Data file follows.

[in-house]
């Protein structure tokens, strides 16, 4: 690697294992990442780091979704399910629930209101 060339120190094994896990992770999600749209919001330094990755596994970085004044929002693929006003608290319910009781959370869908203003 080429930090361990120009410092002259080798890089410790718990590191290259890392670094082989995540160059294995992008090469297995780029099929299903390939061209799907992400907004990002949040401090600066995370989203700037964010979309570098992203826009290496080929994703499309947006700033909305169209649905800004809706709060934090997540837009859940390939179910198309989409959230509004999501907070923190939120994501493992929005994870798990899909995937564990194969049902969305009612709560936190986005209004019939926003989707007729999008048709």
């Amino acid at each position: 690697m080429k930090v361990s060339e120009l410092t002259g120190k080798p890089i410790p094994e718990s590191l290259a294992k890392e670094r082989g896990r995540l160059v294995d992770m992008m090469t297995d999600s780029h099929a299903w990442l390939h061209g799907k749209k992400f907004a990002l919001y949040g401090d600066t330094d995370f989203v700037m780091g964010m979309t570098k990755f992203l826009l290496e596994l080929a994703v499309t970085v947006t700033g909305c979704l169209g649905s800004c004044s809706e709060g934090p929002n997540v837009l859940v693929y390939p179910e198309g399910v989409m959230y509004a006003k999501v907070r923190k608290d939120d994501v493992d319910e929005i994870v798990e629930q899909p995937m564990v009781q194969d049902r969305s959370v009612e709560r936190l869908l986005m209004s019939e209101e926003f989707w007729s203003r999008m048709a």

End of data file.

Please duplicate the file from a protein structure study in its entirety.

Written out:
[in-house]
């Protein structure tokens, strides 16, 4: 690697294992990442780091979704399910629930209101 060339120190094994896990992770999600749209919001330094990755596994970085004044929002693929006003608290319910009781959370869908203003 080429930090361990120009410092002259080798890089410790718990590191290259890392670094082989995540160059294995992008090469297995780029099929299903390939061209799907992400907004990002949040401090600066995370989203700037964010979309570098992203826009290496080929994703499309947006700033909305169209649905800004809706709060934090997540837009859940390939179910198309989409959230509004999501907070923190939120994501493992929005994870798990899909995937564990194969049902969305009612709560936190986005209004019939926003989707007729999008048709």
């Amino acid at each position: 690697m080429k930090v361990s060339e120009l410092t002259g120190k080798p890089i410790p094994e718990s590191l290259a294992k890392e670094r082989g896990r995540l160059v294995d992770m992008m090469t297995d999600s780029h099929a299903w990442l390939h061209g799907k749209k992400f907004a990002l919001y949040g401090d600066t330094d995370f989203v700037m780091g964010m979309t570098k990755f992203l826009l290496e596994l080929a994703v499309t970085v947006t700033g909305c979704l169209g649905s800004c004044s809706e709060g934090p929002n997540v837009l859940v693929y390939p179910e198309g399910v989409m959230y509004a006003k999501v907070r923190k608290d939120d994501v493992d319910e929005i994870v798990e629930q899909p995937m564990v009781q194969d049902r969305s959370v009612e709560r936190l869908l986005m209004s019939e209101e926003f989707w007729s203003r999008m048709a």